High school kids can be hard work

A group fitness class given to high school students is one of the hardest ones for an instructor. Picture this: you walk into the room while the teacher is trying to maintain control over an energetic, unfocused bunch, and you can tell that 80% of them aren’t that excited that you are there. Some of the kids are telling the teacher they are injured, while others have conveniently forgotten their gym gear. Yep, this is when I feel really loved as an instructor. 

I can understand why the kids feel this way. They are surrounded by their peers and being asked to engage in a physical activity that could highlight a lack of co-ordination, which makes them feel ultra self-conscious. They are uncomfortable, so they reject it.  It’s no wonder they don’t jump to their feet with enthusiasm when I tell them it’s time to start! 

This is a challenging environment for an instructor but believe it or not, I love it. I know that most students think that the fitness class is a joke, and even if they did enjoy it they would never admit it to their mates. But when I do my job well, it’s very rewarding: I’m able to take them to a place where they are no longer self-conscious and where they enjoy some of the great things about group fitness. 

A while ago I was teaching one of these classes at St Andrews College. The class I had was full of first XV rugby boys. Just about all of them had suddenly succumbed to injury - it must have been a rough lunch break - and they “couldn’t” participate. The captain of the team was the only player who was participating at the beginning. 

The class started and I could tell he wasn’t comfortable in the movement, but he stuck at it. As the class went on he started to find his feet, hitting the movements at the right time, and by the end of the class he was making lots of noise like the rest of the kids.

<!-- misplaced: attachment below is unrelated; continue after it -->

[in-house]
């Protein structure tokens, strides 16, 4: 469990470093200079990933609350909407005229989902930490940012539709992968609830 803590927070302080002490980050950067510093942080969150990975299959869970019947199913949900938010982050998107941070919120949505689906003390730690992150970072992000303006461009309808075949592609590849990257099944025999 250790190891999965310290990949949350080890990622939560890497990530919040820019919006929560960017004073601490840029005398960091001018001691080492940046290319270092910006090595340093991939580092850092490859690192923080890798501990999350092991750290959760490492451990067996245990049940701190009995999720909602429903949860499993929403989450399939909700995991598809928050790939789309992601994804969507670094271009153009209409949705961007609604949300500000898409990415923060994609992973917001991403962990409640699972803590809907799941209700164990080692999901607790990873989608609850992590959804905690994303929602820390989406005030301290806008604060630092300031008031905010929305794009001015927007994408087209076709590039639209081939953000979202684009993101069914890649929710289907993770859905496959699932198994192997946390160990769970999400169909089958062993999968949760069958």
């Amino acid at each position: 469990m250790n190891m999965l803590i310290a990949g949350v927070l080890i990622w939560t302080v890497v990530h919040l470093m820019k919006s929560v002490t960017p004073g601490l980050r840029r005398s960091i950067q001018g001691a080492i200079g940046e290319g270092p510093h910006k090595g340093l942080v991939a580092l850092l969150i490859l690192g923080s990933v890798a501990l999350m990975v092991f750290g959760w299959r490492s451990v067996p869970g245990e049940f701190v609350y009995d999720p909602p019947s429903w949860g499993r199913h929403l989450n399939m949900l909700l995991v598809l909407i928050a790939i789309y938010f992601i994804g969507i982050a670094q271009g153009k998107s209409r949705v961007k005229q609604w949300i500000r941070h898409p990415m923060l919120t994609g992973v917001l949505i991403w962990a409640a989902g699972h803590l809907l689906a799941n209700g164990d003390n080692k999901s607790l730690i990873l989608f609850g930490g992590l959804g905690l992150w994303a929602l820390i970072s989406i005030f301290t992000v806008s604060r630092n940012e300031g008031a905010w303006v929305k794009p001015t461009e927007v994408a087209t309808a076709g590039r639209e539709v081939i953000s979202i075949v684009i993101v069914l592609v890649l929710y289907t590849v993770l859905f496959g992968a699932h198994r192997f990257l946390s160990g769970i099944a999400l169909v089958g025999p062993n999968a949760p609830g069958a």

As I was biking away from the school after the class I remember thinking that this guy was going to do well in life. Not because he was obviously a good rugby player at a top rugby school, but because he was willing to try a new experience even when he was uncomfortable and his peers had decided it was uncool. I respected this young man.

How many days of your life are the same? Really, is each day just a copy and paste of the next? A rich life is one that is full of many different types of experiences. Often the days you remember forever are the ones where you try new experiences. This can be scary, difficult and outside your comfort zone but when you do it the reward is great. When you are presented with an opportunity to try something new, give it a chance. Your life will be richer for it and you’ll open up your thinking to greater possibilities. 

Bevan Eyles